Since the start of Russia’s full-scale invasion, the Black Sea Fleet has been squarely in the sights of the Ukrainians, with a string of successful attacks on surface combatants, submarines, and support craft that have involved cruise missiles, ballistic missiles, and various types of drones.

The air-launched version of the Exocet — a weapon not so far transferred to Ukraine — has a range of up to around 45 miles, depending on the altitude and speed of the aircraft. This allows the launch aircraft to remain outside the range of at least some medium-range enemy air defenses.

A French Navy Atlantique 2 maritime patrol aircraft, or ATL 2, launches an Exocet. MBDA

Although subsonic, the missile is optimized for low-altitude attack, and it can be launched under the target ship’s radar coverage before approaching at wave-top height, complicating its detection and interception by naval air defenses.

For Ukraine, adding this element to its anti-surface warfare armory would provide another means by which to take on the Black Sea Fleet and continue its process of pushing the Russian naval threat further away from Crimea. It is also conceivable that the Super Etendards could work in conjunction with Ukraine’s forthcoming Saab 340 AEW&C aircraft, which offer a significant capability to detect maritime targets at long range.

An air-launched Exocet is prepared for loading on a Rafale M aboard the French Navy aircraft carrier Charles de Gaulle. MBDA

As of February this year, the Ukrainian Armed Forces was claiming that 33 percent of the Black Sea Fleet’s warships had been disabled or destroyed, including 24 ships and one submarine.

Sustained Ukrainian attacks have already forced the large-scale redeployment of the more valuable Black Sea Fleet assets away from Crimea.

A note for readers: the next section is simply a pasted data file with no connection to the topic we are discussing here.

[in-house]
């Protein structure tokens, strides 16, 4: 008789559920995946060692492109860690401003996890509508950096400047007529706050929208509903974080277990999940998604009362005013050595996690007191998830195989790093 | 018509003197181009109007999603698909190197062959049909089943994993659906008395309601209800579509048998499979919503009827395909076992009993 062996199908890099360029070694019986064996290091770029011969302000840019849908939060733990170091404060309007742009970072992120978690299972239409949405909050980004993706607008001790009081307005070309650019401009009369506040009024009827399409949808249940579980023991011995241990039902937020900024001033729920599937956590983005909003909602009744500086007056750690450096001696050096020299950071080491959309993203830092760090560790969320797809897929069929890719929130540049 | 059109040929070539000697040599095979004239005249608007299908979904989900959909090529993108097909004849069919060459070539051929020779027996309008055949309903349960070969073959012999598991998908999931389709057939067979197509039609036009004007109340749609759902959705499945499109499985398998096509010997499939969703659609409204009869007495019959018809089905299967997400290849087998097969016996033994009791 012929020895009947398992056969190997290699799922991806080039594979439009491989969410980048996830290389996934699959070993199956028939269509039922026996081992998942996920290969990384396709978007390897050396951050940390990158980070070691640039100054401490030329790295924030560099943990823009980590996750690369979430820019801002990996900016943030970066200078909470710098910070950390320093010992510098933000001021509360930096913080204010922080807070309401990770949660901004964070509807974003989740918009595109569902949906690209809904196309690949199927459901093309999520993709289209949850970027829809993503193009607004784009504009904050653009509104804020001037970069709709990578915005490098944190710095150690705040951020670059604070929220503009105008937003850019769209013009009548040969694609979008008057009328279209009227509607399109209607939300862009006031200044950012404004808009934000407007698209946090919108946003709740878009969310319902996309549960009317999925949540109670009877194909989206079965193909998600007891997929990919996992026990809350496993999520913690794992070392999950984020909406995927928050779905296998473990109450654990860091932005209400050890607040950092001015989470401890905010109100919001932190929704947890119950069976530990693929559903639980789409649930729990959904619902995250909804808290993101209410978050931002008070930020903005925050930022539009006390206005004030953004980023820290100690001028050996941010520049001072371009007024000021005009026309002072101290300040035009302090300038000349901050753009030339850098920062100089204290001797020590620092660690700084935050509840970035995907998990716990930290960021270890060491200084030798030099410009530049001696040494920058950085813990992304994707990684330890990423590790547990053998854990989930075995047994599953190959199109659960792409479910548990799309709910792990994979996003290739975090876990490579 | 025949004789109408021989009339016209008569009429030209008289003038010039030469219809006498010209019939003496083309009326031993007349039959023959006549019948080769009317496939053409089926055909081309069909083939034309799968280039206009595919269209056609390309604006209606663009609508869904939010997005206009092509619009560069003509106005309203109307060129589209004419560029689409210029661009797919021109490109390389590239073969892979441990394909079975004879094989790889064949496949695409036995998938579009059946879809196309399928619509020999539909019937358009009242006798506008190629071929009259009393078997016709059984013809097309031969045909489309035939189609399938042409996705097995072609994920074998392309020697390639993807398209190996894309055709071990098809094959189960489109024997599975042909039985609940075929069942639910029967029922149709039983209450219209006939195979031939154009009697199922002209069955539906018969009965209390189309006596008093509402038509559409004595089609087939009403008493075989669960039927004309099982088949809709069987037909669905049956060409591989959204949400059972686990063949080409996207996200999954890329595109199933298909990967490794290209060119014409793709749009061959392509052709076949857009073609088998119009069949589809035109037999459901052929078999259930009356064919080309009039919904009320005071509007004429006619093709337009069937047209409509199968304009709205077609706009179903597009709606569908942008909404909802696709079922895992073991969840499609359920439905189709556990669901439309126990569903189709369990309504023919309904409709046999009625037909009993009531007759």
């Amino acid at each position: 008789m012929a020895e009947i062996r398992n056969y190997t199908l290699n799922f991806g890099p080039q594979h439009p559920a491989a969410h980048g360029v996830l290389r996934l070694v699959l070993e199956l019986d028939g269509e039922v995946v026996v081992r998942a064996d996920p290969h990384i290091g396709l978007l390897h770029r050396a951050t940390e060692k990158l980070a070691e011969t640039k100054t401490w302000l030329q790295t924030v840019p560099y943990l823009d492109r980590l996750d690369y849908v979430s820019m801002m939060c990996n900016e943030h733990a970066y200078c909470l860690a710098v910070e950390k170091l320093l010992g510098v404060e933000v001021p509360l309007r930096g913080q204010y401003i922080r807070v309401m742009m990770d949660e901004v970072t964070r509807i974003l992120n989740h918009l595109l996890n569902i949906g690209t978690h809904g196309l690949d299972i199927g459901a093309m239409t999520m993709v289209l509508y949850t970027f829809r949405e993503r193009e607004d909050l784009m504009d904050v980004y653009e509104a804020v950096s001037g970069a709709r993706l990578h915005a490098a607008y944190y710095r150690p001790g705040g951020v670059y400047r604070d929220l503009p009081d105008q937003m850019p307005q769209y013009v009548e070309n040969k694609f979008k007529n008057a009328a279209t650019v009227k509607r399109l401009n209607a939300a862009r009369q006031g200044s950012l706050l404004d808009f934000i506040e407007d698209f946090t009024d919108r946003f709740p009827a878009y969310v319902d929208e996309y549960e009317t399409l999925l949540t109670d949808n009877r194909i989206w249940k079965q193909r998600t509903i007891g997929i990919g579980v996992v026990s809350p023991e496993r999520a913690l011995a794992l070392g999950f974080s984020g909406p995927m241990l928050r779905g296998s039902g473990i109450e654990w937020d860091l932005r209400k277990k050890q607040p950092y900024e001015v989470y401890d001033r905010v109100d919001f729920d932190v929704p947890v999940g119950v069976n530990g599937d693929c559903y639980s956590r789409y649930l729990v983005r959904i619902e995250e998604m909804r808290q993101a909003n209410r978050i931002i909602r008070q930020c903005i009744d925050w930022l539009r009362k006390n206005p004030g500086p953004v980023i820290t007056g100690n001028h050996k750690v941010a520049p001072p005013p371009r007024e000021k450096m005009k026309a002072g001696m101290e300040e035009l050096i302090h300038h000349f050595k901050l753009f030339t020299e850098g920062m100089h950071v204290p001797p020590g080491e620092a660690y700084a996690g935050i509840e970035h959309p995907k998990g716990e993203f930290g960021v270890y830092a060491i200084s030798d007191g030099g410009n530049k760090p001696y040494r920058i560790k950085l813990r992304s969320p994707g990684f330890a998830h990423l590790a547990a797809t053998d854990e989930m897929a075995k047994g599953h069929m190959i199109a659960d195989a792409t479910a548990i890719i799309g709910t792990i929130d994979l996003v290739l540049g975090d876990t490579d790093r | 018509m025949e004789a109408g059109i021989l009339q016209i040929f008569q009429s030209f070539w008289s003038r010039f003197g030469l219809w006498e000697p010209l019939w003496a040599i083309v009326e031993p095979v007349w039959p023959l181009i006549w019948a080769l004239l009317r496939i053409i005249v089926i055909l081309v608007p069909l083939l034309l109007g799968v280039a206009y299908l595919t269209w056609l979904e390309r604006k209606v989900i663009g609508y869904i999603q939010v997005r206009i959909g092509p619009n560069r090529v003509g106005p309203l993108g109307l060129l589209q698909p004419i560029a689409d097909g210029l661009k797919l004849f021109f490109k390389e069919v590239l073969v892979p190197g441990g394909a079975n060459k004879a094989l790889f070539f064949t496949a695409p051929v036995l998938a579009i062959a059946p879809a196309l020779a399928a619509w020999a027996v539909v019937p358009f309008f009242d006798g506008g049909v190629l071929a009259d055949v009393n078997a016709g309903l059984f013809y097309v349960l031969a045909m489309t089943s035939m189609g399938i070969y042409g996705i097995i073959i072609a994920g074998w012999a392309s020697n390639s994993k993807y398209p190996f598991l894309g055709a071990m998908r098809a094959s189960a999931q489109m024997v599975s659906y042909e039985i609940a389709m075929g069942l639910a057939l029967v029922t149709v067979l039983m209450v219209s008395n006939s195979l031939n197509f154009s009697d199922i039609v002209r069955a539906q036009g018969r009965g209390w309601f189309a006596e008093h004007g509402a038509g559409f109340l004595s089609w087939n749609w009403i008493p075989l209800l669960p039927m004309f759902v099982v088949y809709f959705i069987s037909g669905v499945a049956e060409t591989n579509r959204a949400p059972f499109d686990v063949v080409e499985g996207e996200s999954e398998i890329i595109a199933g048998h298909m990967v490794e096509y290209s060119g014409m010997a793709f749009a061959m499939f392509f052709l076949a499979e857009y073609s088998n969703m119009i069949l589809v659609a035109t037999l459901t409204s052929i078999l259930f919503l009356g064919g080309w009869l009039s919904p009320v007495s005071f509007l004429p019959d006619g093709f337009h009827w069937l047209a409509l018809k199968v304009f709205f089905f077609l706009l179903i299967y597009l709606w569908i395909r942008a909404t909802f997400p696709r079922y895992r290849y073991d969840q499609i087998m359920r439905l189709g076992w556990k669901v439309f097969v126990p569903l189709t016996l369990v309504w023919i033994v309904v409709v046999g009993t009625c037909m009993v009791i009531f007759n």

As well as putting more pressure on the Russian occupiers in Crimea, this strategy also helps protect Ukraine’s vital grain exports out of its Black Sea ports.

While anti-shipping strike is the best-known Super Etendard role, these aircraft are more than capable of attacking ground targets, too. In their last years of service, the French SEM version made extensive use of 500-pound dual-mode GBU-49 Enhanced Paveway II and 250-pound GBU-58 Paveway II laser-guided munitions, which have the ability to hit moving targets. Operating these weapons is achieved using a digital kneepad, providing the pilot with rapid and easy access to targeting pod video and digitally annotated maps.

A 500-pound Paveway series precision-guided bomb is prepared for loading on a Super Etendard aboard the Charles de Gaulle in the Indian Ocean in May 2006, during operations in Afghanistan. Photo by Eric BOUVET/Gamma-Rapho via Getty Images

On the other hand, the subsonic Super Etendard doesn’t have a robust air-to-air capability and there is no existing training pipeline that can be tapped into. The jets were showing their age years ago, with serious questions about how much useful airframe life might be left, especially among those in storage in France. Supporting the jets could be problematic, as well. All these factors make it questionable whether even the capabilities from a full squadron of these jets would be worth the burden for Ukraine, especially as dozens of F-16s are set aside for them and more modern and capable Mirage 2000s appear to be on the way as well. Other types may be in the works too, like the Saab JAS 39 Gripen.

On the other hand, Ukraine could gain Exocet capability with the Super Etendard, but possibly even more importantly, an additional launch platform for some of the variety of Western weaponry that is now equipping its Soviet-era air combat fleet.

While Argentina’s plan to put Super Etendards into Ukrainian hands might make sense for Argentina, at least, there remain several obstacles still to be overcome. Aside from questions over the utility of the jets for Ukraine, the delicate political situation in France could threaten to derail the plan as well as alter the course of future French military support to Kyiv.

Contact the author: thomas@thewarzone.com